Despite decades spent exploring our solar system, there’s still a lot that humanity hasn’t accomplished, and still a lot that we haven’t properly explored. Chief among those things that still need exploring are the other planets within our solar system. Sure, we have pictures of Mars, but what about photos of Venus’ surface? How much have we explored that planet? The answer: not much at all.
While you can find dozens, if not hundreds, of images of Mars’ surface, Earth’s other neighbor, Venus, is limited to a series of images taken in the early 1980s. Further, those images weren’t even taken by a NASA spacecraft, as NASA has yet to land a spacecraft on the planet’s surface. Instead, the only photos of Venus’ surface we have to look at were captured by Soviet-era spacecraft over 40 years ago.
Venus is the second planet from the Sun, residing right between Earth and Mercury. It’s located nearly 125 million miles from Earth, just 12 million miles further than Mars, a planet that we have explored considerably in the search for life beyond our planet. As Earth’s twin, learning more about Venus has been a want for astronomers for decades – so why are the only photos of Venus’ surface so old?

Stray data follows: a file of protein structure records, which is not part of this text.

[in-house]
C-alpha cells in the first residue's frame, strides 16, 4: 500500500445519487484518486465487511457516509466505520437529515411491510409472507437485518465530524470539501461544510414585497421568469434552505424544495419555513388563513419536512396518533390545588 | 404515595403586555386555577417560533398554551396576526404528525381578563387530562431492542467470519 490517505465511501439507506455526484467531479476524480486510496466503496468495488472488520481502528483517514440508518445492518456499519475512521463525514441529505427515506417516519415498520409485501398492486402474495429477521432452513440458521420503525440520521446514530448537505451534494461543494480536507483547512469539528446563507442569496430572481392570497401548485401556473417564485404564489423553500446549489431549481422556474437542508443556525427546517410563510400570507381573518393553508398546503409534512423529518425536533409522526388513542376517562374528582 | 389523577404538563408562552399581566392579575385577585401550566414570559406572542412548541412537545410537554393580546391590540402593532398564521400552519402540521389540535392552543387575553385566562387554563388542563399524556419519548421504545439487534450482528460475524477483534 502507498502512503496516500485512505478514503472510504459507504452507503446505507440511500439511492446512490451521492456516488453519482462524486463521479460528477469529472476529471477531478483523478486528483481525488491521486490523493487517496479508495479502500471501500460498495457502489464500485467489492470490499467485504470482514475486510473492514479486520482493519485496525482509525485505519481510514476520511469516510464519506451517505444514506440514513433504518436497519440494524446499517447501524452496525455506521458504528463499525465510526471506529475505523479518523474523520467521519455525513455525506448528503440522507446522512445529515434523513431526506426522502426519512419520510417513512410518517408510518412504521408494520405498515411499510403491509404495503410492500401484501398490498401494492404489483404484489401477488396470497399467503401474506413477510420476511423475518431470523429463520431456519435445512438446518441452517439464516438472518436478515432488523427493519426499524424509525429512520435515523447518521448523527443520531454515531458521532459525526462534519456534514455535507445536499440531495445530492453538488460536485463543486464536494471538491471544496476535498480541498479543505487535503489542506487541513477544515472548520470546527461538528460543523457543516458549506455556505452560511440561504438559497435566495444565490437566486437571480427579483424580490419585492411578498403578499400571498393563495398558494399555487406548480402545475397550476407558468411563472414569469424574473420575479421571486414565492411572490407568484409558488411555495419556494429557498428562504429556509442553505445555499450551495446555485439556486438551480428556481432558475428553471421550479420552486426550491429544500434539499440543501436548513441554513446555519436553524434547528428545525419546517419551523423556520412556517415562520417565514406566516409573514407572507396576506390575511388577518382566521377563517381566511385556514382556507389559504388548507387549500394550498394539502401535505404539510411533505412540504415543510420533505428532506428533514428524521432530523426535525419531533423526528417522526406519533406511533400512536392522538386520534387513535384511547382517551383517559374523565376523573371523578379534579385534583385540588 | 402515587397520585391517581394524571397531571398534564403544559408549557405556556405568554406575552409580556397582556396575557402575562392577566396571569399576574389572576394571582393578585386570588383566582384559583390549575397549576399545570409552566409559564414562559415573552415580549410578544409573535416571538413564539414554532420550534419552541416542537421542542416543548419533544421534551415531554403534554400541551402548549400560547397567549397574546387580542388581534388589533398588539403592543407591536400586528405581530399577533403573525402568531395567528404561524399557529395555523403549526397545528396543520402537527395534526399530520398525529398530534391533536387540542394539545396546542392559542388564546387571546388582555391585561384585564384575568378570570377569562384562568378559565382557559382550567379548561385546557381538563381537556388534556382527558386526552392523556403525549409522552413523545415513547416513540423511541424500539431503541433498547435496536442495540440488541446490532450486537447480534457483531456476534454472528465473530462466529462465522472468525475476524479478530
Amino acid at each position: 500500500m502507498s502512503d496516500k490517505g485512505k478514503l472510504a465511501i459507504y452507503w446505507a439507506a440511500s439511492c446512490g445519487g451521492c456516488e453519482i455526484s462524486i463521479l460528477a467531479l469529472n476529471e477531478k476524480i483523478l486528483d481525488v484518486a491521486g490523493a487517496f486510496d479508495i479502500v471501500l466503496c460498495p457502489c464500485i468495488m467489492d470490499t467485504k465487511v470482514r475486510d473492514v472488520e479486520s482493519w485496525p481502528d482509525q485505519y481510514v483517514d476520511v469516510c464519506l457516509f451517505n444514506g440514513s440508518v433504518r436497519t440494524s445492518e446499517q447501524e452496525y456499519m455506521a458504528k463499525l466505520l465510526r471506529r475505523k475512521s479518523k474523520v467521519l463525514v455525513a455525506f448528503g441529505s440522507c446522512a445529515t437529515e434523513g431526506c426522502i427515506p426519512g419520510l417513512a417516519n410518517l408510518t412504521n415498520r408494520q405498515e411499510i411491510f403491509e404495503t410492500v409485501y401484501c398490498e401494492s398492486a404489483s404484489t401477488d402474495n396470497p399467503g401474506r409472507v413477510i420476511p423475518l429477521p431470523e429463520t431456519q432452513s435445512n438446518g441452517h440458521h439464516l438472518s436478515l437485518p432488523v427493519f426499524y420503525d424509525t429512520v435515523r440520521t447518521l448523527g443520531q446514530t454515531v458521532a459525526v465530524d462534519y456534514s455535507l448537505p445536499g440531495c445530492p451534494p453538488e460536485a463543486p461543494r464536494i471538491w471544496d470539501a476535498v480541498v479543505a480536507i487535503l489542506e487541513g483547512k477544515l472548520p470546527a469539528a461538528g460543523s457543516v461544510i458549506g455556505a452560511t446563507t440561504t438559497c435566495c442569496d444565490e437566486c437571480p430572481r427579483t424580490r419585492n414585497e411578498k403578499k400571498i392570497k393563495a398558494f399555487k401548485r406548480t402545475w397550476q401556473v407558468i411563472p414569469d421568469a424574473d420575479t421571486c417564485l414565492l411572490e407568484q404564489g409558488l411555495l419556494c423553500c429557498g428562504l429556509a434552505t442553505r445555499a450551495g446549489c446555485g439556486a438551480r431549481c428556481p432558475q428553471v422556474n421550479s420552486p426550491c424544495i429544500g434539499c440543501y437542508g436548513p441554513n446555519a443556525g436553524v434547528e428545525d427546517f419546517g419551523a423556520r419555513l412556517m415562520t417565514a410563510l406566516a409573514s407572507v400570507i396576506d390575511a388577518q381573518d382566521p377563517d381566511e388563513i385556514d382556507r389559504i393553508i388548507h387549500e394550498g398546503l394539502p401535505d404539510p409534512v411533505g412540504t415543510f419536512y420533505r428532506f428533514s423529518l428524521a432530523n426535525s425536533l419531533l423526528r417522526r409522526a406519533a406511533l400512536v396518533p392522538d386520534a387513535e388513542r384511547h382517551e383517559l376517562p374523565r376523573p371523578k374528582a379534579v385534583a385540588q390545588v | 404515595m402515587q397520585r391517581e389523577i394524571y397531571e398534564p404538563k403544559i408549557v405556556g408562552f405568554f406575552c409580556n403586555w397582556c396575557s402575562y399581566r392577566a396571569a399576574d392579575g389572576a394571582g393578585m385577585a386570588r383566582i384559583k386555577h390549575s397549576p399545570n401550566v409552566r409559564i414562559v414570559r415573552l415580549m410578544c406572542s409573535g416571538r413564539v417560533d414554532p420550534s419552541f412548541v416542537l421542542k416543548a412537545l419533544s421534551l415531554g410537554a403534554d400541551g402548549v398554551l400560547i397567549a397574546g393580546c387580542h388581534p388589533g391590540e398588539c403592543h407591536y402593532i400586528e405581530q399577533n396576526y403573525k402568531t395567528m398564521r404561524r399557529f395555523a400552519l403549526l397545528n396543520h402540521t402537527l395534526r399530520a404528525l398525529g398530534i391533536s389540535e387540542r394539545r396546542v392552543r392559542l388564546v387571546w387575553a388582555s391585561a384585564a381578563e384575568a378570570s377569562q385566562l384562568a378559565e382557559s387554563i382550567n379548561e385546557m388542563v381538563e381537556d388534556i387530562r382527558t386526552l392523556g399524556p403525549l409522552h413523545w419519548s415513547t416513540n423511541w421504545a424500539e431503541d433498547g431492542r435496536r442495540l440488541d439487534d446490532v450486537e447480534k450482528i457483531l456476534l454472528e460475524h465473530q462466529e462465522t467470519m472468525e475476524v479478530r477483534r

It’s because it has been so challenging to get spacecraft there. Venus is extremely hostile, and so far, NASA has only completed a single flyby of Venus with one spacecraft, the Mariner 2, in 1962. The spacecraft completed a 42-minute scan of Earth’s twin, but that wasn’t until 1970, when the Soviet Venera 7 touched down on the planet. In 1975, the Venera 9 touched down, capturing some of the best photos of Venus’ surface.
The Venera 10, Venera 13, and Venera 14 would continue to capture photos of the surface throughout the early 1980s. But for every spacecraft that succeeded, others failed, and when the Soviet Venera 3 impacted Venus in 1965, it was the first to succeed after eight failed missions. It’s the surface that makes this planet so hostile, with the photos of Venus’ surface showing a cracked, dusty landscape.
This landscape is dominated by extreme heat and crushing atmospheric pressure. On Venus, temperatures range from 820 to 900 degrees Fahrenheit (437 to 482 Celsius), making it much more difficult to explore than the significantly colder surface of Mars, which averages -81 degrees Fahrenheit (-63 Celsius).
Of course, this could all change in the next few years, when NASA begins its newest set of missions to Venus, starting with the DAVINCHI spacecraft, which will study atmospheric descent on the planet. With other missions set to follow that one, perhaps NASA will soon have some new photos of Venus’ surface to show off. For the time being, though, these will have to do.